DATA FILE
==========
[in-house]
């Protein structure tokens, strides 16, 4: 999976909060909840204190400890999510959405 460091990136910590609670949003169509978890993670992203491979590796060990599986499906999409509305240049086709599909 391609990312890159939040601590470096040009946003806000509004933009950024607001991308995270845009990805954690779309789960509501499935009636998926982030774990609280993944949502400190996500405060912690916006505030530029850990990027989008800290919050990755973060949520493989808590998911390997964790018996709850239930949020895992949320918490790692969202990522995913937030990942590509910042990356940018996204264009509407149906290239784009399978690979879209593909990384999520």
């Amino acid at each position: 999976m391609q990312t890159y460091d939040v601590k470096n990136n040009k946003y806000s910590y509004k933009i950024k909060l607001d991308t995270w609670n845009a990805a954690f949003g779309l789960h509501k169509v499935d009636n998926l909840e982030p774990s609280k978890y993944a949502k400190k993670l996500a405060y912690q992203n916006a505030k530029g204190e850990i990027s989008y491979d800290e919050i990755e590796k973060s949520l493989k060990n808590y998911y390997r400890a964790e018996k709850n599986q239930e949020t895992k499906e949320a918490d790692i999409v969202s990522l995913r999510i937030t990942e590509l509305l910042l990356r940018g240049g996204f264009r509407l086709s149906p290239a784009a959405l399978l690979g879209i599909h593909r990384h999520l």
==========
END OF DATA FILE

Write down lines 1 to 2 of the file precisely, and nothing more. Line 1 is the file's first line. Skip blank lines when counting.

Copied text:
[in-house]
């Protein structure tokens, strides 16, 4: 999976909060909840204190400890999510959405 460091990136910590609670949003169509978890993670992203491979590796060990599986499906999409509305240049086709599909 391609990312890159939040601590470096040009946003806000509004933009950024607001991308995270845009990805954690779309789960509501499935009636998926982030774990609280993944949502400190996500405060912690916006505030530029850990990027989008800290919050990755973060949520493989808590998911390997964790018996709850239930949020895992949320918490790692969202990522995913937030990942590509910042990356940018996204264009509407149906290239784009399978690979879209593909990384999520």